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Creating and Curating a Community


Solar eclipse over new homes

A funny thing happened along the way while developing and marketing our 15-townhome community of The Dwellings (www.thedwellingsofsoquel.com). What initially began as our local investment fund’s foray into major real estate development also became a first-hand experience in how a neighborhood is created.


My first visit to the property was over 6 years ago, as we walked its acre of weeds behind the two older houses at the front. Access was over a gravel driveway that also led to a few tarped-over outbuildings riddled with gaps where sunlight and rain poured into the sagging structures which had long since been overrun with spiders and other critters.


Towards the back of the property a ramshackle basketball hoop protruded over a crude slab that looked like it had been built with a series of hand-poured bags of cement, out in a field where gopher holes made it hazardous to wade through the tall grass and weeds.


Over time, the site was transformed with grading and foundations giving a new shape to the landscape, and the smaller of the two homes being moved onto a new foundation in a spot that provided improved access for the rest of the parcels that were created.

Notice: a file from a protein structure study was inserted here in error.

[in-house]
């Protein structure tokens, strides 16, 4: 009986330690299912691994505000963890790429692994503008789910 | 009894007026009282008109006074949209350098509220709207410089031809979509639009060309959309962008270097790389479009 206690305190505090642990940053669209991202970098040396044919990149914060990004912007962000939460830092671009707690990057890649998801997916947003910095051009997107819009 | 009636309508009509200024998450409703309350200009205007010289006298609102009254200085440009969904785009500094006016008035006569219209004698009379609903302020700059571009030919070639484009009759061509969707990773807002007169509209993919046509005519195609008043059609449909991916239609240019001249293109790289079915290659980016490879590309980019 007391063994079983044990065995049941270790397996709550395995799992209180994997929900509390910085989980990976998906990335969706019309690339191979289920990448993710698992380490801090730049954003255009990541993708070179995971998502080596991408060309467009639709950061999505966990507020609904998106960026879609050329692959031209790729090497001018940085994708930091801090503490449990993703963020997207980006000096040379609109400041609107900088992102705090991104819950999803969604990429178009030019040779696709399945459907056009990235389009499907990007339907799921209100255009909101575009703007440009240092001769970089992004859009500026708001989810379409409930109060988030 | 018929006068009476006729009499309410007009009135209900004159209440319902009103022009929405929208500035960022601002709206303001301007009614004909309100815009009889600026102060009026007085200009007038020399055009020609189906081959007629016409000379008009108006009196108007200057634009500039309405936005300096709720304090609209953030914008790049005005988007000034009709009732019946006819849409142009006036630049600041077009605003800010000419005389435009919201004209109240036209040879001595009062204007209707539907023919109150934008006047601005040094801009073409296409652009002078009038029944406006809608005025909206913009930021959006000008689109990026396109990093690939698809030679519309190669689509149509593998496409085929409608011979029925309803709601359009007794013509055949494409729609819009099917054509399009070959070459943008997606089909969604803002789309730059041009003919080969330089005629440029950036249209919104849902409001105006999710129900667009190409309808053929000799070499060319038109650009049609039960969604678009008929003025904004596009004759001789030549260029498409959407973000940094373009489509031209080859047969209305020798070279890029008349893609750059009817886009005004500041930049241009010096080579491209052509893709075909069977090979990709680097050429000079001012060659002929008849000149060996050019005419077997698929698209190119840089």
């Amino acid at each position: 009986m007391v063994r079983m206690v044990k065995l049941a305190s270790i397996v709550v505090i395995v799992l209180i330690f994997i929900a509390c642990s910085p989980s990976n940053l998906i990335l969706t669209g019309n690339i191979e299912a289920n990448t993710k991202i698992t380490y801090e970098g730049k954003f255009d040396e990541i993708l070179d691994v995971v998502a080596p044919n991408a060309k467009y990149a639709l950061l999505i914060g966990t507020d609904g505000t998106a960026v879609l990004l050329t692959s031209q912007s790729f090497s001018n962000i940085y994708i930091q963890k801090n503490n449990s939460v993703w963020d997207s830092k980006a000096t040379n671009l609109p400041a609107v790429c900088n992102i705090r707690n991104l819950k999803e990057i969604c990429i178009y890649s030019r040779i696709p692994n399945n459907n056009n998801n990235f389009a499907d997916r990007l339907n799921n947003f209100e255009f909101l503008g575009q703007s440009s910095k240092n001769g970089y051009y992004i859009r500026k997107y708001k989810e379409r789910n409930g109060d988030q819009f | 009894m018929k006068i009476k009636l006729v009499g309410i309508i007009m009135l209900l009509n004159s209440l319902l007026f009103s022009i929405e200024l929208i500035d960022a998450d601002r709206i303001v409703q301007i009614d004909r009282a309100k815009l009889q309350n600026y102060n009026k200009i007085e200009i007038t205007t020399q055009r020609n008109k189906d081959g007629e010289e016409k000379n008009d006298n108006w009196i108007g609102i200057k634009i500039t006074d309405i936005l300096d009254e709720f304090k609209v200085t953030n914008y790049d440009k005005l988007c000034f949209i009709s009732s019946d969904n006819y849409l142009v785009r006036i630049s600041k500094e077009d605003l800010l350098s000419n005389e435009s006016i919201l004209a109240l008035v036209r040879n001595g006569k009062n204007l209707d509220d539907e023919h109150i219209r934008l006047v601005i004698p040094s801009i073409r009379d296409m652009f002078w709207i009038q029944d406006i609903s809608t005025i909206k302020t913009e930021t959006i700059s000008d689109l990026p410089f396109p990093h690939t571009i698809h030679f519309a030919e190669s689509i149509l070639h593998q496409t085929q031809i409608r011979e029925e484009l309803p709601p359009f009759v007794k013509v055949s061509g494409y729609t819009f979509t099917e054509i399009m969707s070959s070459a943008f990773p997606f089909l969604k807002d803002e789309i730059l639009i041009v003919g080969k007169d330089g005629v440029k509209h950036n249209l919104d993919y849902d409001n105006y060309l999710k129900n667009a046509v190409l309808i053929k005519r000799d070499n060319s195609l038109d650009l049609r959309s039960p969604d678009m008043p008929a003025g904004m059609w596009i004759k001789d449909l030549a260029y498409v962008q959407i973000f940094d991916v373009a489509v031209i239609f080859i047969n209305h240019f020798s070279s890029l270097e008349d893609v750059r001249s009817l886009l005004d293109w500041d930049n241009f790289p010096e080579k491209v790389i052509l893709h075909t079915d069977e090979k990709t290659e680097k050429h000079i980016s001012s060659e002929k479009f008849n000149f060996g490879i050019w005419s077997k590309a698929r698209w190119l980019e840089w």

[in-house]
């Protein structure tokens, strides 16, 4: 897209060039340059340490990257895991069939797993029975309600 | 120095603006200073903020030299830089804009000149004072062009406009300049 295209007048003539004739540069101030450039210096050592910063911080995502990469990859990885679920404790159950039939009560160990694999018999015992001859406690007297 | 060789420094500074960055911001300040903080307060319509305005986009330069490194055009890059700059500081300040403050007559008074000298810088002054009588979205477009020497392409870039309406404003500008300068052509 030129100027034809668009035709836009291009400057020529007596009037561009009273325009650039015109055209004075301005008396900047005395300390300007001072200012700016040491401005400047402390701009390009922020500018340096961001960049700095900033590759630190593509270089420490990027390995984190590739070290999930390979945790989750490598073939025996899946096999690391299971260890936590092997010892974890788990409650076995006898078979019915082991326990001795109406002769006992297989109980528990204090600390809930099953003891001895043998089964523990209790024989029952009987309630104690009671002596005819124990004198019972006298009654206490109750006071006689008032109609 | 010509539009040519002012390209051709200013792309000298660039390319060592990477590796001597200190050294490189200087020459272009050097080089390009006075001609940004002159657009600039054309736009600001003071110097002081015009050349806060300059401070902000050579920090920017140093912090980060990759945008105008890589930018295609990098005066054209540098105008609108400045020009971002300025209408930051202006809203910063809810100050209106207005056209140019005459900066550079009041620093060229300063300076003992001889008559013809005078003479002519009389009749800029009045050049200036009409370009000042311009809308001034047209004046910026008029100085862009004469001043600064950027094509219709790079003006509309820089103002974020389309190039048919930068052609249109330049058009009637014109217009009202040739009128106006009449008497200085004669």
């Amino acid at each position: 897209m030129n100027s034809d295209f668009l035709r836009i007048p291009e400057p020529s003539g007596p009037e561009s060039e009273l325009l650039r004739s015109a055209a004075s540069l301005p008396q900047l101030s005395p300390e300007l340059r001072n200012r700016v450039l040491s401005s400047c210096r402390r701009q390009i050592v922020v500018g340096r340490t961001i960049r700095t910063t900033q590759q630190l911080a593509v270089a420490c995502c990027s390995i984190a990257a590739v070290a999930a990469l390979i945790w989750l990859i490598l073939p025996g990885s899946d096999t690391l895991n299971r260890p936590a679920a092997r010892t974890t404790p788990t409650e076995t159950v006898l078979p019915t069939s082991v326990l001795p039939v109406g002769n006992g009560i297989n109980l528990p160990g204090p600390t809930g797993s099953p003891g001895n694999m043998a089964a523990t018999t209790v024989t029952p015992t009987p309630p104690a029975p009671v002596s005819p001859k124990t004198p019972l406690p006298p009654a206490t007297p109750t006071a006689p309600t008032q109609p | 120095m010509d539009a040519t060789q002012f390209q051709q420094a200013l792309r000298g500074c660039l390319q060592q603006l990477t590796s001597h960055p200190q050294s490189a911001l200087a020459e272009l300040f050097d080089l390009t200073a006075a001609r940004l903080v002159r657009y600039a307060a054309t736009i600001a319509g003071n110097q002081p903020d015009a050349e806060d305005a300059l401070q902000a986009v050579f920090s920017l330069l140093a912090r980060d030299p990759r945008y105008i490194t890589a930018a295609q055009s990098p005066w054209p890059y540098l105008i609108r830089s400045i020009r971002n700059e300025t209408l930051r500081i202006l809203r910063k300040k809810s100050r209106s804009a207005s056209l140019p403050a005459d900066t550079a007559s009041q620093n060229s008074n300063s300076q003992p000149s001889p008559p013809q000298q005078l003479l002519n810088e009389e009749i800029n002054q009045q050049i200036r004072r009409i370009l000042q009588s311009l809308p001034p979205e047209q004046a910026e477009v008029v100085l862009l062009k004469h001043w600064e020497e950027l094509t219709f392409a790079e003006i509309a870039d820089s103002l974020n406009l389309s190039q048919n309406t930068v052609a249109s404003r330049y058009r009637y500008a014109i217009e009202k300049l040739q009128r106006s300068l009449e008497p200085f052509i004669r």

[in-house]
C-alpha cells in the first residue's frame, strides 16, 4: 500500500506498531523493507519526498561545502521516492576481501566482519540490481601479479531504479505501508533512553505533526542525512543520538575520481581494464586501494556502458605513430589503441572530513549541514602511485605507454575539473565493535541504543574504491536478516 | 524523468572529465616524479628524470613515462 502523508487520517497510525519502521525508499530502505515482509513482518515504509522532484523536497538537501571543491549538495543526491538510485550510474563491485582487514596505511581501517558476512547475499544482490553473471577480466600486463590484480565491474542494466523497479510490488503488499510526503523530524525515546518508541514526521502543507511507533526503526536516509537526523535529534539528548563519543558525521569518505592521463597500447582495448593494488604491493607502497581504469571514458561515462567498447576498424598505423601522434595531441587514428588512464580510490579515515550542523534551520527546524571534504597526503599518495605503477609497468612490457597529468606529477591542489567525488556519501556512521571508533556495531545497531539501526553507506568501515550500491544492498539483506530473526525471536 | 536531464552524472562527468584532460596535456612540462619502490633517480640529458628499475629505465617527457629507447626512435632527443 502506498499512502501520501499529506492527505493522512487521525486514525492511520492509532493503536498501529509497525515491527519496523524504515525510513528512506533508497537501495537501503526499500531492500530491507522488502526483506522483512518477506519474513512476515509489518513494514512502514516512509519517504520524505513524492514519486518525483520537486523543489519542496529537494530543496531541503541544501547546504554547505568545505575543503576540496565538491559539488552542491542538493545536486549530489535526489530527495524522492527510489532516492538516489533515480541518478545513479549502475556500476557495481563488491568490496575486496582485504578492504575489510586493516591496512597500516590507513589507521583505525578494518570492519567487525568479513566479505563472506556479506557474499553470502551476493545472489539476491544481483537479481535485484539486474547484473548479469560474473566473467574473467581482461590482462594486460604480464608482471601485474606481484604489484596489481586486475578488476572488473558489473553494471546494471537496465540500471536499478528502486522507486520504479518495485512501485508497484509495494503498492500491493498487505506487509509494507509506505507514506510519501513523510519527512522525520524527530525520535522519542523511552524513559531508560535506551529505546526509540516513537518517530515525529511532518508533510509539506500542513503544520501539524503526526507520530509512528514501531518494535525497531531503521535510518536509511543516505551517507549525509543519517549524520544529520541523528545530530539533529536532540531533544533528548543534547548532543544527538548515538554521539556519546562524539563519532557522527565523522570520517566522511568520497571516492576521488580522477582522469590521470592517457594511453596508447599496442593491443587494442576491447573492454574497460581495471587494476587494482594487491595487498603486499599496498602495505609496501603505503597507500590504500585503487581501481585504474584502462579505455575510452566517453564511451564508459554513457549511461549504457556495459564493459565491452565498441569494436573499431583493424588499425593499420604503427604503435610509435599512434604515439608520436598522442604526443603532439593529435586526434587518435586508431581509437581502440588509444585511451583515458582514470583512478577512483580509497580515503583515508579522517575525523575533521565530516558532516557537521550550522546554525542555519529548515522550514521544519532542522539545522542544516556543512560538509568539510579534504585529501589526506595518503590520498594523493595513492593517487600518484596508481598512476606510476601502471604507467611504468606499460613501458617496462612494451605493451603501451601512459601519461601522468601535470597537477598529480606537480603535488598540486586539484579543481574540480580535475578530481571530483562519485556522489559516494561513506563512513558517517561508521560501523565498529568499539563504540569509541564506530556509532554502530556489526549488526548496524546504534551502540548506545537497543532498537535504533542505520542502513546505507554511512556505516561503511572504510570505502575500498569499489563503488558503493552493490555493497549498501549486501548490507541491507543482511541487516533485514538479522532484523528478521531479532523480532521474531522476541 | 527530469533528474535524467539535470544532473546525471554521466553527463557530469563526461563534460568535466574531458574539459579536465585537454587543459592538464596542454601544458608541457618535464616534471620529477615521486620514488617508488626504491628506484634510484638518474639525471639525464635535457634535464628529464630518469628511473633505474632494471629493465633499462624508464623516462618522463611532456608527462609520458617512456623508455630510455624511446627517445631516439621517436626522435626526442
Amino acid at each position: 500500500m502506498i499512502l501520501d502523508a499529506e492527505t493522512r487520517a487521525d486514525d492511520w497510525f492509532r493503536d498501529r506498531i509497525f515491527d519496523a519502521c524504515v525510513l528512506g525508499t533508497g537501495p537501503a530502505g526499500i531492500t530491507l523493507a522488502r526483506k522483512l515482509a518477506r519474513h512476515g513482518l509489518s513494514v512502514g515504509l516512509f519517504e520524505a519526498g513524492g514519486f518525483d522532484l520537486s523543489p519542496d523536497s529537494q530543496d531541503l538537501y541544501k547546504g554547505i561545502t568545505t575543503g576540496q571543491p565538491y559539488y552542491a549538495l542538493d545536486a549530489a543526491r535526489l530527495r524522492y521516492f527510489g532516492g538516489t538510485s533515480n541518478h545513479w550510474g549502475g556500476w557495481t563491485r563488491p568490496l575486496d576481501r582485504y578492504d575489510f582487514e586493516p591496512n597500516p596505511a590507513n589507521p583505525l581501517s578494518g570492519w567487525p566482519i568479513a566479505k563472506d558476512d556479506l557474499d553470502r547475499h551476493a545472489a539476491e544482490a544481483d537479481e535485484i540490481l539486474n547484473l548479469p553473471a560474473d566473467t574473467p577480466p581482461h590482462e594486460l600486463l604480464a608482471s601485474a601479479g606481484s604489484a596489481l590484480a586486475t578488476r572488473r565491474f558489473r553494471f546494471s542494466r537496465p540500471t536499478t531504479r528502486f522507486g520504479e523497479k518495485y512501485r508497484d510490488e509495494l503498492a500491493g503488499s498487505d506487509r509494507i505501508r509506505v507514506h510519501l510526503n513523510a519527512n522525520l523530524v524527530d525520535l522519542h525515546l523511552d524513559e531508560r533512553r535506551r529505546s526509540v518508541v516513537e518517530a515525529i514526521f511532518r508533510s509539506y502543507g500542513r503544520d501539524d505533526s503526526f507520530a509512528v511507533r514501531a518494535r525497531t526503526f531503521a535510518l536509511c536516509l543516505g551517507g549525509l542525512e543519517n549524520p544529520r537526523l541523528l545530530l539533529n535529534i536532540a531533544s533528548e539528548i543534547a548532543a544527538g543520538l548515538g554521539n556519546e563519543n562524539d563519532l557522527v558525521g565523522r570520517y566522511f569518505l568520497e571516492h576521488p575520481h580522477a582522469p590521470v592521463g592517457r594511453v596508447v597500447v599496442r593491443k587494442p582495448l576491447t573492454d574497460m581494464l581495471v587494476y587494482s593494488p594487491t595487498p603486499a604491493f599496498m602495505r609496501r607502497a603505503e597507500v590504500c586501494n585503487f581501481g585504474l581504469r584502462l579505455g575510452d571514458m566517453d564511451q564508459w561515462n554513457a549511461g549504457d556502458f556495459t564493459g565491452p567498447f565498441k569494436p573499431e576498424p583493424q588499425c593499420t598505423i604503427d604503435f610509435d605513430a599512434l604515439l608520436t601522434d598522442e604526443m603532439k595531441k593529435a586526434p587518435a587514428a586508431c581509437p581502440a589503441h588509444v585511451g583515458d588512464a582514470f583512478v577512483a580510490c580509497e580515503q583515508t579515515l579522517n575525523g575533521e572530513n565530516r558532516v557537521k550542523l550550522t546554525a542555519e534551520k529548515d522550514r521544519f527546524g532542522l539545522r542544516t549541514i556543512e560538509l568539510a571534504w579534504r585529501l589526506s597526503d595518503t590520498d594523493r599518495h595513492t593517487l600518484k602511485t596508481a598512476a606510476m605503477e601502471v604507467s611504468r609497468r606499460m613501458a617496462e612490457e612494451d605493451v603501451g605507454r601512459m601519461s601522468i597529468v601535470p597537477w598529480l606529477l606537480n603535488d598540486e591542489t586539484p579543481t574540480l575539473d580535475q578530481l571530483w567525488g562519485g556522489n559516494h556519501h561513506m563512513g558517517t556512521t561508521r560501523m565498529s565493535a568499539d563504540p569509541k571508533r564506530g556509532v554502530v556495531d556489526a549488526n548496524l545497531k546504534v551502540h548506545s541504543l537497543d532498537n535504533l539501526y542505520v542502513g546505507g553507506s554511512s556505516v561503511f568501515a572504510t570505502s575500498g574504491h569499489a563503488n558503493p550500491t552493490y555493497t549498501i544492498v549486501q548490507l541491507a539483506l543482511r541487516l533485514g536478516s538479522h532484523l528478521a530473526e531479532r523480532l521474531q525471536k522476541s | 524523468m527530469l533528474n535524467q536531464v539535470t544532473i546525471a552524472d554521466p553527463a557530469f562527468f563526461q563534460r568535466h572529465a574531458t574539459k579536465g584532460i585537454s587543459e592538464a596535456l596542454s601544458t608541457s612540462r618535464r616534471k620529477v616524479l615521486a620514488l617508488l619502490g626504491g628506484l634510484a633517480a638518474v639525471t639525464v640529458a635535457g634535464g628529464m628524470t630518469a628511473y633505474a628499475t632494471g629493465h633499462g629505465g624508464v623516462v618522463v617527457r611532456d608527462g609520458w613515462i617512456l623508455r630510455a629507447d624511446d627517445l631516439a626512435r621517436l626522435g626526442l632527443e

The new townhomes started go up in sections, with the larger ones getting finished first. The midsize and smaller ones were then completed in their respective blocks, and we put in staging to make all the floorplans less austere as we brought the homes to market early last Summer. But it wasn’t until the first few households of buyers moved in that the place started to show real signs of life. 


It took some time for The Dwellings to catch on, with only three of the market rate homes filled by the end of last year. Our two inclusionary housing units proved a challenge to fill as well, running through the entire reservation list of 15 parties before finally finding two households that could meet the narrow criteria created by a bureaucratic qualifying process and high interest rates.


Fortunately, rates came down just enough early this year for the homes to start moving in earnest, and as they filled, we saw our development transform into a community of neighbors. Along the way, we had to adjust to the fact that we could no longer just park anywhere we wanted, because we were now parking in front of people’s driveways, which was of course a good problem to face.


Momentum has continued to build over the course of this Spring, with nine happy households moved in and our tenth sale closing in about a week. With that one, we will have officially sold out of the largest floorplan, with two of the medium and two of the small ones remaining, along with the original ranch house which has been lightly renovated to be the ideal place for someone looking to add value with their own touch.


It has been gratifying for my team to be a part of all of this, and we are excited to meet the final few households who will be fortunate enough to call this neighborhood home.

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